Press Release Archive
Released: Monday, April 22, 2013
The Conference Board Leading Economic Index® (LEI) for Australia increased 0.3 percent and The Conference Board Coincident Economic Index® (CEI) increased 0.5 percent in February.
- The Conference Board LEI for Australia increased again in February for the second consecutive month, with rural goods exports and stock prices making the largest positive contributions to the index. The leading economic index has been flat over the six months between August 2012 and February 2013, an improvement over its decline of 1.1 percent (about a -2.3 percent annual rate) during the previous six months. Additionally, the strengths and weaknesses among the leading indicators have become balanced in the last six months.
- The Conference Board CEI for Australia, a measure of current economic activity, also increased in February. In the six-month period ending February 2013, the coincident economic index increased by 0.5 percent (about a 1.0 percent annual rate), down from the 0.9 percent increase (about a 1.8 percent annual rate) for the previous six months. Nevertheless, the strengths and weaknesses among the coincident indicators have been fairly balanced in recent months. Meanwhile, real GDP increased at a 2.4 percent annual rate in the fourth quarter of 2012, slightly down from the 2.6 percent (annual rate) in the third quarter of the year.
- The LEI for Australia increased again in February, and its six-month change emerged from negative territory for the first time in more than a year. Meanwhile, the CEI also increased in February, and its six-month grow rate has improved somewhat from the second half of last year. Taken together, the recent improvement in both the LEI and CEI and their components suggests that the economy should continue to grow at a steady pace.
LEADING INDICATORS. Five of the seven components in The Conference Board LEI for Australia increased in February. The positive contributors to the index — in order from the largest positive contributor to the smallest — are rural goods exports, share prices, the yield spread, building approvals, and money supply*. The sales to inventories ratio* declined, while gross operating surplus* remained unchanged in February.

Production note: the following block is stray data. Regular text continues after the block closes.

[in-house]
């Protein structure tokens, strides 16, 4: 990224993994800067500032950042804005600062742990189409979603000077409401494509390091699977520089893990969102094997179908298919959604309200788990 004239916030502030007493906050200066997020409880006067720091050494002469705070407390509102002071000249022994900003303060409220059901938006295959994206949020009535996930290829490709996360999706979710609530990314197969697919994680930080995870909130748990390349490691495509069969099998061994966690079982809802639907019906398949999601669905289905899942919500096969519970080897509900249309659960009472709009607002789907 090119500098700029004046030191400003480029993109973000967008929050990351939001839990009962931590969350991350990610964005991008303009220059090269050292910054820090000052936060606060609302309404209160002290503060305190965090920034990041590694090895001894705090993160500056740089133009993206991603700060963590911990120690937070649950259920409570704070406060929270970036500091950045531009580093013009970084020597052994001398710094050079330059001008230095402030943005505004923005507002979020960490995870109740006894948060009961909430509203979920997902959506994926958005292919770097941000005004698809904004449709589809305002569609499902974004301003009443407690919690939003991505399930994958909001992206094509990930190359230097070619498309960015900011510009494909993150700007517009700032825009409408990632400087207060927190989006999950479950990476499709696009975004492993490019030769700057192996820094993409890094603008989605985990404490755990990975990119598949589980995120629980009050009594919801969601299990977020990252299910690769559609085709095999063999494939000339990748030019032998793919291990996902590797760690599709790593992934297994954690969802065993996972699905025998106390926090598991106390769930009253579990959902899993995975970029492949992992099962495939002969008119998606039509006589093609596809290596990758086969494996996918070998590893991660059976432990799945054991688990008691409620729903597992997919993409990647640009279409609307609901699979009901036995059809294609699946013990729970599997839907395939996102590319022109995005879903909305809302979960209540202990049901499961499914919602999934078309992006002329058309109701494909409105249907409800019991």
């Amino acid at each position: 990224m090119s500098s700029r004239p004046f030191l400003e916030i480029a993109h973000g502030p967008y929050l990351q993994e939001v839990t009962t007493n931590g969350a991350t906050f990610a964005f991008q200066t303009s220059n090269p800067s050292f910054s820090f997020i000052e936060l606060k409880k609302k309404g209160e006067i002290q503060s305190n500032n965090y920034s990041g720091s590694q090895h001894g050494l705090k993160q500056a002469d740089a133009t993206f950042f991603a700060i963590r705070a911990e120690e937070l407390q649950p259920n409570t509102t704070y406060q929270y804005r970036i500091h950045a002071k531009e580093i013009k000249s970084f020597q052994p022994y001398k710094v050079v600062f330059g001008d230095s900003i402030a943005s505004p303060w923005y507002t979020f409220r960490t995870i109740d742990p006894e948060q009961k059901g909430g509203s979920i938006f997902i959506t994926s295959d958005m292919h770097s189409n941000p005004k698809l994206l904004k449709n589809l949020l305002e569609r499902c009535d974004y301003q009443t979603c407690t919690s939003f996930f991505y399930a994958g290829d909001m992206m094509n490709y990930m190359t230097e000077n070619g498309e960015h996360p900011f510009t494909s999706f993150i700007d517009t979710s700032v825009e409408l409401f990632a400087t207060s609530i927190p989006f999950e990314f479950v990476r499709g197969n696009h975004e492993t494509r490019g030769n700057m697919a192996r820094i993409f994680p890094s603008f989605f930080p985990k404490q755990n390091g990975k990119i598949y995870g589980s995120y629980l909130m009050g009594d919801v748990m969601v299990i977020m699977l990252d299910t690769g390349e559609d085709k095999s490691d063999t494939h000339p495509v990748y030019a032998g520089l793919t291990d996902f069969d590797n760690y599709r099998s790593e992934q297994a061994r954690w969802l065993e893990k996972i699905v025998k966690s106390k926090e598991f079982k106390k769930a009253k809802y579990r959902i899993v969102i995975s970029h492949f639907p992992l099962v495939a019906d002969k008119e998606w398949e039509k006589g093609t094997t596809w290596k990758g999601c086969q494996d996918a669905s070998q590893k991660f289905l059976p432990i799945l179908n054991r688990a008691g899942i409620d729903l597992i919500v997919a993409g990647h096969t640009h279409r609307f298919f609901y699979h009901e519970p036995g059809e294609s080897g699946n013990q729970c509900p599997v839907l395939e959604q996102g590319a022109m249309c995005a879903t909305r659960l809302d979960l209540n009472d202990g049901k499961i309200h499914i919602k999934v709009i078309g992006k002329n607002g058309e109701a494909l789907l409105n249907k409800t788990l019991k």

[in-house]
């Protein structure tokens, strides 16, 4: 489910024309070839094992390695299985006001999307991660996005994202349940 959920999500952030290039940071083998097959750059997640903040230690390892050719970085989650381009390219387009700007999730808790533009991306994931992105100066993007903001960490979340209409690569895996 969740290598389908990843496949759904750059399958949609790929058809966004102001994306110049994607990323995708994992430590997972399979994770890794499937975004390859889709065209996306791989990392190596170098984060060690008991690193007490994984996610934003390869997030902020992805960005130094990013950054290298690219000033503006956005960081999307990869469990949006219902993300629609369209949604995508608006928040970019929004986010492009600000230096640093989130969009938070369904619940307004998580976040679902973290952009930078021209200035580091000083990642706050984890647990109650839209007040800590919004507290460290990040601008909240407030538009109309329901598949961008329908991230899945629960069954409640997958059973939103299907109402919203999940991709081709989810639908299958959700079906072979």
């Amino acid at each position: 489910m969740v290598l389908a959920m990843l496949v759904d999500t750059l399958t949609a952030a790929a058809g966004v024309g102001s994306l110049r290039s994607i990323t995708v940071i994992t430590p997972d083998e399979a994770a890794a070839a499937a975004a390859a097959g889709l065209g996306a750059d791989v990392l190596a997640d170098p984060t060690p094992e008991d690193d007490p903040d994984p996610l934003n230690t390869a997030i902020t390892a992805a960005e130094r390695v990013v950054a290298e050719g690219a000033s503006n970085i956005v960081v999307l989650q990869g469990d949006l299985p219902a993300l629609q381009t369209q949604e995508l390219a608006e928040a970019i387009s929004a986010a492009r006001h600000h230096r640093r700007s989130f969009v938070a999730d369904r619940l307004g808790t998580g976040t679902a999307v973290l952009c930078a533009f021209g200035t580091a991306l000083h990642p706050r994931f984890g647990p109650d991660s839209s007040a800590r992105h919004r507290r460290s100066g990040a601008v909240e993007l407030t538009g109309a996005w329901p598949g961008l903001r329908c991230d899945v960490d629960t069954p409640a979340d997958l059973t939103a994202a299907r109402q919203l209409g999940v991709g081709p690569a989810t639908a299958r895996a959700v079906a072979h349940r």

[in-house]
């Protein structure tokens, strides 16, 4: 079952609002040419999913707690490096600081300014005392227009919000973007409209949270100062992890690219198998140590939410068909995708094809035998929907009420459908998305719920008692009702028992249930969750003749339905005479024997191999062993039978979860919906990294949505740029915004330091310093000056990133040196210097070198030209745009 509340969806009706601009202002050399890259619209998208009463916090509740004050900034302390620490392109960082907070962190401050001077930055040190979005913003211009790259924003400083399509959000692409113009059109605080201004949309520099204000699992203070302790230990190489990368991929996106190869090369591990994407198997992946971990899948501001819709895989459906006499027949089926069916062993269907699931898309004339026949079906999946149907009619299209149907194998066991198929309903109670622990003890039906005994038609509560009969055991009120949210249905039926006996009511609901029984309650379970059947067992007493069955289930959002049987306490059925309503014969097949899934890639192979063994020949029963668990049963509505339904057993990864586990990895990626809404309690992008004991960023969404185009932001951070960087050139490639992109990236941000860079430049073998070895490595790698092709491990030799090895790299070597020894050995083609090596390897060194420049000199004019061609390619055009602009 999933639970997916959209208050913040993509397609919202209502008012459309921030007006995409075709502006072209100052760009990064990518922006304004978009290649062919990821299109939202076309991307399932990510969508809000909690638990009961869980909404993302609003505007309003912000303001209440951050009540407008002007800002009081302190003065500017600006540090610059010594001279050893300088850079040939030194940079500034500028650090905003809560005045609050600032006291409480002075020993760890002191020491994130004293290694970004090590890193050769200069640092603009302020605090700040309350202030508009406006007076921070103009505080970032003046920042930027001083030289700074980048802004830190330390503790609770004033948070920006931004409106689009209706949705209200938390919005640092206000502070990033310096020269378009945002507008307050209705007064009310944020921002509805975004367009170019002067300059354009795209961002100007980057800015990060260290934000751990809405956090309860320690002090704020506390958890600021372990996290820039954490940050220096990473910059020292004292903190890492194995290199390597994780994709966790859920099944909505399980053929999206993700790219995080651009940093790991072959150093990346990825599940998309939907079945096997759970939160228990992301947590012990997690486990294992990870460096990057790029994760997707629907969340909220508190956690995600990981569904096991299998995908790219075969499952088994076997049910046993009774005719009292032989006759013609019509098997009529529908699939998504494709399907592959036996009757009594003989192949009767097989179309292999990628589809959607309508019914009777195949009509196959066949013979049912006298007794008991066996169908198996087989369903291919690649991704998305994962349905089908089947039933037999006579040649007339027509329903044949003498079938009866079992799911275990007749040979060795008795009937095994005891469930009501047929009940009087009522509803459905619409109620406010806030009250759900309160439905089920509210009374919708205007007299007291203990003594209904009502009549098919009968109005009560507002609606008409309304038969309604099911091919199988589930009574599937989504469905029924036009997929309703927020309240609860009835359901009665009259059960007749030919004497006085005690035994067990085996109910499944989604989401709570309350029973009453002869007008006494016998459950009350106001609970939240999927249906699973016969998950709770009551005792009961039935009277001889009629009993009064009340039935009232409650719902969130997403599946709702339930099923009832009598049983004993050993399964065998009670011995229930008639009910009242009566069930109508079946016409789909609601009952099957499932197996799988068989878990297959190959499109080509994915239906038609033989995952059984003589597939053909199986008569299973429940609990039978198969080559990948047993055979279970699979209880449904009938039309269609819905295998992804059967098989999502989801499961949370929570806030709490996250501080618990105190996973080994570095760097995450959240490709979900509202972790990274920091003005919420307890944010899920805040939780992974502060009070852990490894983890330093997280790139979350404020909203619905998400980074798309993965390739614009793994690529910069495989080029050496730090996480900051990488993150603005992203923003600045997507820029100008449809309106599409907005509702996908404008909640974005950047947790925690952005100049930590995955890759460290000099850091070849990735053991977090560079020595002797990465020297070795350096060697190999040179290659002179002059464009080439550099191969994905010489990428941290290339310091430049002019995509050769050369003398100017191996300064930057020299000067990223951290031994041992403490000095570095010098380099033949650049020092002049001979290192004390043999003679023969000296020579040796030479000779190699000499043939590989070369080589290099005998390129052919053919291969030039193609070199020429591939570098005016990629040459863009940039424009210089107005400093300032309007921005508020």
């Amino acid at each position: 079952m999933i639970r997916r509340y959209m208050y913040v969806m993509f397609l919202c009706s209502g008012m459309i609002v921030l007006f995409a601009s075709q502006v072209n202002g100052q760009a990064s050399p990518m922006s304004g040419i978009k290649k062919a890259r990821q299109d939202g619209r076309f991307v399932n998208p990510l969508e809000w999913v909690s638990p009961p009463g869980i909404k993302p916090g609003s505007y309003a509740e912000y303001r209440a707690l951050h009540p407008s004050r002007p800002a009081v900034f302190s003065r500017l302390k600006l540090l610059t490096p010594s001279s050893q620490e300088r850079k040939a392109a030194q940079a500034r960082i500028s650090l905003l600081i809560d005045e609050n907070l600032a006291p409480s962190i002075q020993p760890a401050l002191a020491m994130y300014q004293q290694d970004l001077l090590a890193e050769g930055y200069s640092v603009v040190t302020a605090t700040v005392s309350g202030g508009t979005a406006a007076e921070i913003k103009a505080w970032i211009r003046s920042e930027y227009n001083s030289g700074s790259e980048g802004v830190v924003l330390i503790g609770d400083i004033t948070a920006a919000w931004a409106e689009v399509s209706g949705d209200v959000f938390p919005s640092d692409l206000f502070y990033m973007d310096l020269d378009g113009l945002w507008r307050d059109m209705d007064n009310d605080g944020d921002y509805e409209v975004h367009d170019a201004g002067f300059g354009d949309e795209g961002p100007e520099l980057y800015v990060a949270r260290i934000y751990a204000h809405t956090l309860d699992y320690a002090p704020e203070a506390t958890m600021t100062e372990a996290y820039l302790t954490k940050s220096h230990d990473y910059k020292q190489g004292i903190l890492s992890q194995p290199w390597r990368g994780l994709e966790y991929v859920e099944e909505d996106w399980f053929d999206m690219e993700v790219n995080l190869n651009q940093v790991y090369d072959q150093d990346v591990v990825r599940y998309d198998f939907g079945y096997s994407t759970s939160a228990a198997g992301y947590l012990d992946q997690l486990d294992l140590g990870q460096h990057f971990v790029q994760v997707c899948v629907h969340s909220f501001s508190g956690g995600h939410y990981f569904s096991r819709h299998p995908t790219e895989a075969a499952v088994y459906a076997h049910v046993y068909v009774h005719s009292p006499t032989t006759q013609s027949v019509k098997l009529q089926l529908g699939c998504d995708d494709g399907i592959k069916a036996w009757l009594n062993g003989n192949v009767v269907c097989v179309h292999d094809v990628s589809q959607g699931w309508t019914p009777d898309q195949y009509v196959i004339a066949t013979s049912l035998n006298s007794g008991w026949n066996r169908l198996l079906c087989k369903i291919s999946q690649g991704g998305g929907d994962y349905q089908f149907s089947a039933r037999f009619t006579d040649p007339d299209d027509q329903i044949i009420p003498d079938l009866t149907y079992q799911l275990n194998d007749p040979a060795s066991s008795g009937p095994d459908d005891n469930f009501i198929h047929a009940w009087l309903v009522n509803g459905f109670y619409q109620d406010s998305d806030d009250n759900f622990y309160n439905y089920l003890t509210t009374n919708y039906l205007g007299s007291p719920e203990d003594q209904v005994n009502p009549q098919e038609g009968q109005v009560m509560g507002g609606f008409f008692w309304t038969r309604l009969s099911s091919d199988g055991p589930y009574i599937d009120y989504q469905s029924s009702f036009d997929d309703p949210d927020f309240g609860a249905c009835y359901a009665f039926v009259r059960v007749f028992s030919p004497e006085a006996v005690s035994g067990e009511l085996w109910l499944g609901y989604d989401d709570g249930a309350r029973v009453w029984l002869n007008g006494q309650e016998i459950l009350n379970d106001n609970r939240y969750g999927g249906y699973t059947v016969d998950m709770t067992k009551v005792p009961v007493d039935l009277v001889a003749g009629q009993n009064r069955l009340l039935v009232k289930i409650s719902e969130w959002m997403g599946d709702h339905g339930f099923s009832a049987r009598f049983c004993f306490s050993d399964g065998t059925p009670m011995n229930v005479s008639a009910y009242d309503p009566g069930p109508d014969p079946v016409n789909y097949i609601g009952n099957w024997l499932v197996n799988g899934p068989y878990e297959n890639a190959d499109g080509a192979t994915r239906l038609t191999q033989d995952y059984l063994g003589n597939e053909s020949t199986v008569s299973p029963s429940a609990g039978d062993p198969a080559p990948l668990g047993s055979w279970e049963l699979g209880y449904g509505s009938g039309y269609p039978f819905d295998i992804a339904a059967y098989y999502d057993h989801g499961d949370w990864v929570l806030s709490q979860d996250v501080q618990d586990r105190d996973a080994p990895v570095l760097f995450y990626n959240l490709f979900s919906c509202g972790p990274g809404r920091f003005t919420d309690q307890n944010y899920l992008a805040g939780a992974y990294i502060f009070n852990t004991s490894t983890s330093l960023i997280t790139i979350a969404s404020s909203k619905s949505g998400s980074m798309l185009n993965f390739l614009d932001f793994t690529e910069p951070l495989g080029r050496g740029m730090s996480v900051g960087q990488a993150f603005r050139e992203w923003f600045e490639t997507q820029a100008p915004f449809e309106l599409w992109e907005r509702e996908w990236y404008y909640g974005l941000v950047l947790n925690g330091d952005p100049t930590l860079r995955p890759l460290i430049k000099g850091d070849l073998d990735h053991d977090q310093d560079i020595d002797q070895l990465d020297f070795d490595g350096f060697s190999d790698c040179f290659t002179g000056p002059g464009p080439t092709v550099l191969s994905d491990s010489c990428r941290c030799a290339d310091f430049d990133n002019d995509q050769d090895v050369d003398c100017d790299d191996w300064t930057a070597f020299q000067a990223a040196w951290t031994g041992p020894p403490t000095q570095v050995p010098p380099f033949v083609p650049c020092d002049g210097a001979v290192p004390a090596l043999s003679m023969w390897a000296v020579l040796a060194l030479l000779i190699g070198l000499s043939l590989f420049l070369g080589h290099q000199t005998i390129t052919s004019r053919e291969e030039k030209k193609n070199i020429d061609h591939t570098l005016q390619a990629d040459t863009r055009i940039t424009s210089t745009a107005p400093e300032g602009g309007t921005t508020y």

With the 0.3 percent increase in February, The Conference Board LEI for Australia now stands at 122.2 (2004=100). Based on revised data, this index increased 0.1 percent in January and declined 0.2 percent in December. During the six-month period through February, the leading economic index remained unchanged, and four of the seven components increased (diffusion index, six-month span equals 57.1 percent).
COINCIDENT INDICATORS. All four components in The Conference Board CEI for Australia increased in February. The increases - in order from the largest positive contributor to the smallest – occurred in employed persons, retail trade, household gross disposable income*, and industrial production*.
With the increase of 0.5 percent in February, The Conference Board CEI for Australia now stands at 122.1 (2004=100). Based on revised data, this index increased 0.1 percent in January and decreased 0.1 percent in December. During the six-month period through February, the coincident economic index increased 0.5 percent, with two of the four components in the series making positive contributions (diffusion index, six-month span equals 62.5 percent).
DATA AVAILABILITY. The data series used to compute The Conference Board Leading Economic Index® (LEI) for Australia and The Conference Board Coincident Economic Index® (CEI) for Australia reported in this release are those available “as of” 10 A.M. EDT on April 19, 2013. Some series are estimated as noted below.
Series in The Conference Board LEI for Australia that are based on our estimates are sales to inventory ratio and gross operating surplus for private non-financial corporations, the implicit price index used to deflate rural goods exports and building approvals, and the CPI used to deflate money supply M3. Series in The Conference Board CEI for Australia that are based on our estimates are industrial production and household disposable income. CPI was used to deflate retail trade.
THESE DATA ARE FOR ANALYSIS PURPOSES ONLY. NOT FOR REDISTRIBUTION, PUBLISHING, DATABASING, OR PUBLIC POSTING WITHOUT EXPRESS WRITTEN PERMISSION.